The proposals follow an agreement by Merkel and other European leaders at the Group of Eight summit in Camp David, Md., to support a policy of economic growth over austerity -- a turnaround for Merkel, who previously staunchly insisted on fiscal discipline, including slashing government spending.
The proposals to be presented at the informal summit Wednesday could include empowering the eurozone's new permanent $640 billion rescue fund to directly recapitalize faltering European banks, the Financial Times reported.
EU rescue funds intended for banks, at present, may only be lent to national governments, which then recapitalize weak banks in their countries. But such lending adds to a nation's sovereign debt.
The new permanent rescue fund, the European Stability Mechanism, is widely expected to replace the eurozone's current, temporary European Financial Stability Facility and European Financial Stabilization Mechanism in July.
The idea -- championed by French President Francois Hollande, Italian Prime Minister Mario Monti and European Commission President Jose Manuel Barroso -- was previously backed by some European leaders but continually forced off the agenda by Merkel, the Times said.
Hollande said after the weekend's G8 summit he had backing from other European leaders to raise an additional idea of issuing eurozone bonds that would be backed by governments of the entire 17-country region.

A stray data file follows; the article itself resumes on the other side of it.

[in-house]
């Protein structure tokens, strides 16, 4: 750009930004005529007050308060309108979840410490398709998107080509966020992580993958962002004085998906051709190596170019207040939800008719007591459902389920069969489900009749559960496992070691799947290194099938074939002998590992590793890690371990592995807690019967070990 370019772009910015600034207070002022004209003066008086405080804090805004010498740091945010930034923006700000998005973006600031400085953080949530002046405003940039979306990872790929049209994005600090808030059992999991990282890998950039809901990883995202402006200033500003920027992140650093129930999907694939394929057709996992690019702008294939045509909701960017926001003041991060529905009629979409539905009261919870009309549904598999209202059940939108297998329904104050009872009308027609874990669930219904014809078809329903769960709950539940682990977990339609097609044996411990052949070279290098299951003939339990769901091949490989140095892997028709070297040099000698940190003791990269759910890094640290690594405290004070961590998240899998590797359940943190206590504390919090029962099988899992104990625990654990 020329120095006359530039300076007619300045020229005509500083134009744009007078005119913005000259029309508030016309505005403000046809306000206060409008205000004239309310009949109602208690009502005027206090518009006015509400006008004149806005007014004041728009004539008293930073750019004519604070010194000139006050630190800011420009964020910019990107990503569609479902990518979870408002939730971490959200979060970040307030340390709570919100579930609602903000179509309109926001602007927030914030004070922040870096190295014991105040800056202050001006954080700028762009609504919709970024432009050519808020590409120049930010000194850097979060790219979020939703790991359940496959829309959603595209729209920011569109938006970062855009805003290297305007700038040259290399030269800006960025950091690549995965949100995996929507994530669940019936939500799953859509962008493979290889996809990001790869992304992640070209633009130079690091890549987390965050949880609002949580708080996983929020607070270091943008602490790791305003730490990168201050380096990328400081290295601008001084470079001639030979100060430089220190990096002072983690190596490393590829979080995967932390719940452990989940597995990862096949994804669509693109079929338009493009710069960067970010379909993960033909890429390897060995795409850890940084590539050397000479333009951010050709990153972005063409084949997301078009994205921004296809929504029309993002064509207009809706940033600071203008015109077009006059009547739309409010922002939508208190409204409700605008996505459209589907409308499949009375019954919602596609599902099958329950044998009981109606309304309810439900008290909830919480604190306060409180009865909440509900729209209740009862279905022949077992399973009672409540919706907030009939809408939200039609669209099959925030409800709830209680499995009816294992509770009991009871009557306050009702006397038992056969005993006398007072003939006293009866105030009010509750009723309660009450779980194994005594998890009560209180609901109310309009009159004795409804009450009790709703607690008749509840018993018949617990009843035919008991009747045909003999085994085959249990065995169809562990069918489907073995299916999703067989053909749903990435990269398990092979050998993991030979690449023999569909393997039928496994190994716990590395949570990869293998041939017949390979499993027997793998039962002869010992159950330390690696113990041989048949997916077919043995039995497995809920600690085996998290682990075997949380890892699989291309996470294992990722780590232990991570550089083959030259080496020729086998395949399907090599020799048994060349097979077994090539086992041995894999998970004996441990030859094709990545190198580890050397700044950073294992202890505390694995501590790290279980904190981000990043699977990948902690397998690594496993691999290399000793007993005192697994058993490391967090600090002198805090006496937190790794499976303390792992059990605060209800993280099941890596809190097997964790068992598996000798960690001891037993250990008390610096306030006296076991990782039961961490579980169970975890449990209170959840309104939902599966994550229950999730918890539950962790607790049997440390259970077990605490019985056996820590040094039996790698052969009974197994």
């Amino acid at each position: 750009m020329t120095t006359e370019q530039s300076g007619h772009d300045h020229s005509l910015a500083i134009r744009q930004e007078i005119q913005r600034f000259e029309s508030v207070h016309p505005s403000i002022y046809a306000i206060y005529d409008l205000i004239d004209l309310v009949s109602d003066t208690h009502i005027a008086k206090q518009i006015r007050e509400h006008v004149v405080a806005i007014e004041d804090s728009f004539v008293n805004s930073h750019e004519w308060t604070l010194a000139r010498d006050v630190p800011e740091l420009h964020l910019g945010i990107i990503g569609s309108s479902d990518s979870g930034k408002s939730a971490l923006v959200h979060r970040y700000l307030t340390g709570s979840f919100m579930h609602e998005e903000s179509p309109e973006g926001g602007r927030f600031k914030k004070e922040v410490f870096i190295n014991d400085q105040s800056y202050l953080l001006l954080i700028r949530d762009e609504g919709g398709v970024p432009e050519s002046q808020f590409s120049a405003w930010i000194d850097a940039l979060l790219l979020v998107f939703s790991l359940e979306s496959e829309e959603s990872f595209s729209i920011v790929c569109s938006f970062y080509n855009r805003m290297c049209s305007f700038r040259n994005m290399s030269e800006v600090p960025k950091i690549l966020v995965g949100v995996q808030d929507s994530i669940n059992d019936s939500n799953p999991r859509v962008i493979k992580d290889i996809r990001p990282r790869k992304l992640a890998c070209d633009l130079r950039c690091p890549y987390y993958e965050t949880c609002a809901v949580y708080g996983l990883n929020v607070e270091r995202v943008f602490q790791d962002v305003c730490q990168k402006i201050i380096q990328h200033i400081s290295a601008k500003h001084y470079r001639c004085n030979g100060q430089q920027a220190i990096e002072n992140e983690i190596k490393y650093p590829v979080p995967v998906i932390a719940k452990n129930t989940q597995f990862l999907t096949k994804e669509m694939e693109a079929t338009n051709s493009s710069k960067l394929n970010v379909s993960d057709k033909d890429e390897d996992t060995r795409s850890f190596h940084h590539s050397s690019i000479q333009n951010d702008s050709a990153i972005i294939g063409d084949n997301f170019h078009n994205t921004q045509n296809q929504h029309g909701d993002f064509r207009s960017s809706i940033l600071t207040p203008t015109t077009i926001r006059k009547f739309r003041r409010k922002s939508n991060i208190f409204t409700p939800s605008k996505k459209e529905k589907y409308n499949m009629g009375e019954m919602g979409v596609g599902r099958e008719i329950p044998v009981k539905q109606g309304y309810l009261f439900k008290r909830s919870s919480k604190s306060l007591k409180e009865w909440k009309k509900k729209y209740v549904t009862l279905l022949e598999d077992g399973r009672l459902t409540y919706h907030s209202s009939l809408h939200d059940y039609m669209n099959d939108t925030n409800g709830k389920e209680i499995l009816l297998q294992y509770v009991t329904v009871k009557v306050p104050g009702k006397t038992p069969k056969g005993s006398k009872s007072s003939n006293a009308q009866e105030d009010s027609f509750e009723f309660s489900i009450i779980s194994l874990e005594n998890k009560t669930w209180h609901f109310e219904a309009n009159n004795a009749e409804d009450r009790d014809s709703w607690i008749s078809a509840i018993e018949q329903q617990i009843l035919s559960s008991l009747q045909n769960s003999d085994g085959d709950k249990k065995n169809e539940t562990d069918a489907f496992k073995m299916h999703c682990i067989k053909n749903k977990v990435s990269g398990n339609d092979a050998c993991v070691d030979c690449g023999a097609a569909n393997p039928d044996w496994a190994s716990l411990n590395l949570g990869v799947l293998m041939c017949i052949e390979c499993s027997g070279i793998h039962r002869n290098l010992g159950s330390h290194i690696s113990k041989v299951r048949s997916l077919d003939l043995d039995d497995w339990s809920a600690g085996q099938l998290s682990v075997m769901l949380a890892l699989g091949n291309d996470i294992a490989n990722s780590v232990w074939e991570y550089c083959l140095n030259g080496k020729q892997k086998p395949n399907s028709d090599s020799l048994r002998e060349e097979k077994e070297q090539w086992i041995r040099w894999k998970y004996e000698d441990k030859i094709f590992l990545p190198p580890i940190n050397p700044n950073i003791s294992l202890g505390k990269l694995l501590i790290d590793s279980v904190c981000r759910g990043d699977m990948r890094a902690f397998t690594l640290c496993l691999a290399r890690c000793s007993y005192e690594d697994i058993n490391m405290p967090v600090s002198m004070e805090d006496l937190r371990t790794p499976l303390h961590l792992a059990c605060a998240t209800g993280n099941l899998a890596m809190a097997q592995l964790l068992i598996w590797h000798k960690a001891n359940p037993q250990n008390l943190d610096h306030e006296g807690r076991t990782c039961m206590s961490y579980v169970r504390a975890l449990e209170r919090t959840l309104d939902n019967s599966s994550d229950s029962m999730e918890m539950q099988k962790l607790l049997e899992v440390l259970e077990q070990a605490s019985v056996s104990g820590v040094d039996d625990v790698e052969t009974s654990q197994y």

The G8 members included the leaders of Britain, Germany, France, Italy, Japan, Canada, Russia, as well as the United States.
The informal summit is officially to focus on proposals to spur growth, rather than crisis-response measures, officials said. The stimulus and job-creation proposals would be agreed to at their next formal summit June 28-29.
French Finance Minister Pierre Moscovici was to meet with German Finance Minister Wolfgang Schaeuble in Berlin Monday to map out a revised plan for the euro, officials said.
Moscovici has said France will no longer ratify European fiscal agreements unless they include measures to boost European growth.
"We're all very pleased that France wants to offer new initiatives with its newly elected president," Schaeuble told the Bild am Sonntag newspaper Saturday.
"The German government is ready to talk about anything," he said, ruling out measures that would raise debt.
British Prime Minister David Cameron -- a conservative and Merkel supporter -- told Greek voters casting their votes for a new government June 17 that if they do not meet their financial commitments, they must "give up on the eurozone."
Most Greek voters voted for candidates who campaigned against the Greek bailout's austerity measures, although most surveyed after the election said they wanted Greece to stay in the eurozone.
Monti told CNN Sunday he believed Greece and Europe would find a solution that will protect the eurozone and most likely keep Greece in the monetary union.
"I think as we approach the 17th of June election day, the feeling in Greece that it's crucial for their country ... to stay in the euro will focus minds and political programs on putting together a collective willingness to do so," he said.
"I think an equilibrium will be found," he said.
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